Presentation on Federal Health Care Spending

Posted by
Doug Elmendorf
November 13, 2013

I’m delighted to be speaking this afternoon to the Public Policy Initiative of the Wharton School at the University of Pennsylvania.

The federal government spent roughly a trillion dollars on health care in fiscal year 2013, and it gave up about another quarter of a trillion dollars in tax subsidies related to health care. That spending figure is a lot larger today than it was a decade or two ago, and it will be much larger still a decade or two from now. Indeed, growth in federal spending for health care is the key factor making the budget policies of the past unsustainable in the future. My topic for today’s talk is why federal health care spending is growing rapidly and what changes in policy could slow that growth. (In the interest of time, I’m focusing on federal spending for health care and leaving aside much of federal tax policy that affects health care, although it is also quite important.)

My remarks—summarized in my slides—draw heavily on CBO’s Options for Reducing the Deficit: 2014 to 2023 (which we released today), The 2013 Long-Term Budget Outlook (released in September), A Premium Support System for Medicare: Analysis of Illustrative Options (also released in September), and numerous analyses of the Affordable Care Act and proposals related to it (released during the past several months).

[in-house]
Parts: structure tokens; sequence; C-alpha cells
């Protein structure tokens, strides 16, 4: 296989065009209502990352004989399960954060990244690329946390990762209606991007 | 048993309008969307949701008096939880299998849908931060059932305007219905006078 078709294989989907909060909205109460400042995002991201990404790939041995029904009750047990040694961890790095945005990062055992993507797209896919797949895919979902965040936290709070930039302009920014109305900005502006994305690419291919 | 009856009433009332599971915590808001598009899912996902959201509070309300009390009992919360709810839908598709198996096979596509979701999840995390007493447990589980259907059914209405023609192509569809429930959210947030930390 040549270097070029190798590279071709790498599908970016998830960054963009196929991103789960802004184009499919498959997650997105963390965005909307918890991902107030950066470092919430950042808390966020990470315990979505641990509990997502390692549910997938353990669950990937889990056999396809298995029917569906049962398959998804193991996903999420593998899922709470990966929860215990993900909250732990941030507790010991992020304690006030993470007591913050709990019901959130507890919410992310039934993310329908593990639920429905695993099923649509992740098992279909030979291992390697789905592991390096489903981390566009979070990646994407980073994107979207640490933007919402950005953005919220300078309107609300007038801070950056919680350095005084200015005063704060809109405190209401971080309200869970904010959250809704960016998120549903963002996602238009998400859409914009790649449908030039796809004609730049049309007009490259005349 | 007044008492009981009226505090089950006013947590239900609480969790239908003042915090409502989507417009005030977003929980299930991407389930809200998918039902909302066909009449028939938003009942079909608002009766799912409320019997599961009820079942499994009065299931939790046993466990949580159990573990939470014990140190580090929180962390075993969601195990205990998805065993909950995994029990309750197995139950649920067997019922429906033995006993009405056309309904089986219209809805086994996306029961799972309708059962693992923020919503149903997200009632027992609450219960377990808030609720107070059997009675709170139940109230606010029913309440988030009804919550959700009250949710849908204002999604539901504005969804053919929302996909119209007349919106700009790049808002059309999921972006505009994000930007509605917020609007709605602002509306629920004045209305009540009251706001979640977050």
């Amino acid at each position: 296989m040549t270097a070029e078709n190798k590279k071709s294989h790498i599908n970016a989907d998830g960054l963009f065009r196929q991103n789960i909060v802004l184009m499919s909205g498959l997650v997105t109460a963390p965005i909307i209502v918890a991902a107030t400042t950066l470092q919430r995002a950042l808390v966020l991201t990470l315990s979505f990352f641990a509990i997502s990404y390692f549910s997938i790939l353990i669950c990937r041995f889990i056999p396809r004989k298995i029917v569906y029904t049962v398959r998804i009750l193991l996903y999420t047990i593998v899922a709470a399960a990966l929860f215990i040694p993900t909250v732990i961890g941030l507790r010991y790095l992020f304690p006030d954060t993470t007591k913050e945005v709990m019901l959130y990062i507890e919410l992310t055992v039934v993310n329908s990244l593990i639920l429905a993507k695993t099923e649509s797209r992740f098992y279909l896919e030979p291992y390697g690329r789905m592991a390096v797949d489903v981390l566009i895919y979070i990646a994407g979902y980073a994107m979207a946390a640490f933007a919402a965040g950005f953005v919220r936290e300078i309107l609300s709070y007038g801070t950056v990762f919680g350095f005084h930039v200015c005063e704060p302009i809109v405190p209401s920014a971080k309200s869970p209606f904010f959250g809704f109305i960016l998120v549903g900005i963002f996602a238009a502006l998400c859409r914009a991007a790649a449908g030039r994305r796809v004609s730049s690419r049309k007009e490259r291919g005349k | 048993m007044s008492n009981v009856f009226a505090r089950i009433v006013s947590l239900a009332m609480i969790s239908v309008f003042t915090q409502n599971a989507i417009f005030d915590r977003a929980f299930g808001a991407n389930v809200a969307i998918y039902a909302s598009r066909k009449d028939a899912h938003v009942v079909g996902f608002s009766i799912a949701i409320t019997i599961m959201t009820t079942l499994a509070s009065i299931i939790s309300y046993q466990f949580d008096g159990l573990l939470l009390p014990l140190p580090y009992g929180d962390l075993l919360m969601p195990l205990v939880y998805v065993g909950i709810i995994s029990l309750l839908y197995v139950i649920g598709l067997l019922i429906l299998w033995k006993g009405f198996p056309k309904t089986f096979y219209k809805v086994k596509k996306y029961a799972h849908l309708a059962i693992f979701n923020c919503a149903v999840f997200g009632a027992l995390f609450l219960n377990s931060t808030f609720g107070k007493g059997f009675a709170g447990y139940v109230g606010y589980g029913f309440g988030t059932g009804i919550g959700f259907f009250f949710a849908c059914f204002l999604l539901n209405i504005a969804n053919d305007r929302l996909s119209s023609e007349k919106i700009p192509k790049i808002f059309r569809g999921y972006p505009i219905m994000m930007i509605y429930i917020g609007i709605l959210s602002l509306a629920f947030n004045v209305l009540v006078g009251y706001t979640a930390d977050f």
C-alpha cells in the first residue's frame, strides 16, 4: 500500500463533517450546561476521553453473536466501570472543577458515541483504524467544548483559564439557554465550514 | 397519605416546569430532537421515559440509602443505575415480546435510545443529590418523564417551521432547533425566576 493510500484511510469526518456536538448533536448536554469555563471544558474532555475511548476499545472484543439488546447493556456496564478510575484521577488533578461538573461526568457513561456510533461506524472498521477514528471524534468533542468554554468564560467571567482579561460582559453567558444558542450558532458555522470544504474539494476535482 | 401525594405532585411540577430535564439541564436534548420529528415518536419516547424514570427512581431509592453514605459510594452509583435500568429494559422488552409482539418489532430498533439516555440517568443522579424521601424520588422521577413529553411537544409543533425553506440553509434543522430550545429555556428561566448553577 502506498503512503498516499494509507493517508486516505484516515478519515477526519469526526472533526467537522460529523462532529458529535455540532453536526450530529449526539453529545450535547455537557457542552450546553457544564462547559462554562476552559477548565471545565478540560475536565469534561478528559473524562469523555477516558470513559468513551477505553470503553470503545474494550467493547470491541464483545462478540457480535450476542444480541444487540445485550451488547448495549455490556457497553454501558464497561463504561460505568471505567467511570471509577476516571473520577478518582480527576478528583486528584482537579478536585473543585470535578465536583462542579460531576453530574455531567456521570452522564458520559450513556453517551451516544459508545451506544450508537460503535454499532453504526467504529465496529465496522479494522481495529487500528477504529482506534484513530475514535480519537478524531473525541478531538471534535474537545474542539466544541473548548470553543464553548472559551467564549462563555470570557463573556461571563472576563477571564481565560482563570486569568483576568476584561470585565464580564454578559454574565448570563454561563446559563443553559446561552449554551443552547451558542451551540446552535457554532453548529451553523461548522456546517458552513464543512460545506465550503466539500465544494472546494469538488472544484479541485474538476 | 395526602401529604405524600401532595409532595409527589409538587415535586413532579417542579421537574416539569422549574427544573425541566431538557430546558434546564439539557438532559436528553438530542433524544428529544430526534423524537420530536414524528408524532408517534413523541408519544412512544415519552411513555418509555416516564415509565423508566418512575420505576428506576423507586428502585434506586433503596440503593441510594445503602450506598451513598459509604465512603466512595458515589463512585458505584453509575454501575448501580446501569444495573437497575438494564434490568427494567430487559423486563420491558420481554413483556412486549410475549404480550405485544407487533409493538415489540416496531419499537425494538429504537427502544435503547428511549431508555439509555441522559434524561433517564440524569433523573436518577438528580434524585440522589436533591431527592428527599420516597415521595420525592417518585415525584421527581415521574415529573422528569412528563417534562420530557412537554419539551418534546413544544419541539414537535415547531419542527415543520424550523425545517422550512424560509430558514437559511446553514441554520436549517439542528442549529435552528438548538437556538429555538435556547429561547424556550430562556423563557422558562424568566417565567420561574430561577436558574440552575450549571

Federal health care spending is growing because of a combination of the aging of the population, an expansion of federal subsidies for health insurance, and rising health care costs per person. Since a central goal of policies regarding health and health care is to help people live longer, the more successful our policies are, the more population aging we will have. Hence, efforts to reduce federal health care spending need to be directed at the other two factors pushing up spending.

Reducing the number of people eligible for federal health care subsidies or the size of those subsidies would be a straightforward way to reduce federal spending. CBO has examined some potential reductions in federal subsidies, including repeal of the coverage provisions of the Affordable Care Act, the elimination of subsidies through that act for people with income above a certain threshold, an increase in the Medicare eligibility age, and an increase in Medicare premiums. Changes of those sorts would reduce federal spending but also would cause the affected people to bear higher costs, to lose health insurance in some cases, and to receive less health care in some cases. Also, the additional uncompensated care that would result would impose burdens on the medical safety net.

Alternatively, or in combination with a reduction in subsidies, lawmakers could change policies in ways designed to reduce health care costs per person. CBO has examined some approaches that might have that effect, including improving the health of the population, paying Medicare providers in different ways, increasing beneficiaries’ out-of-pocket costs in Medicare, creating a competitive market for private insurers in Medicare, and capping the amount that each state receives for Medicaid. Restructuring federal payments for health care holds the promise of encouraging greater efficiency in the delivery of care or better choices about the use of care—but it also would present risks of the same shifting of costs and loss of access to insurance and care.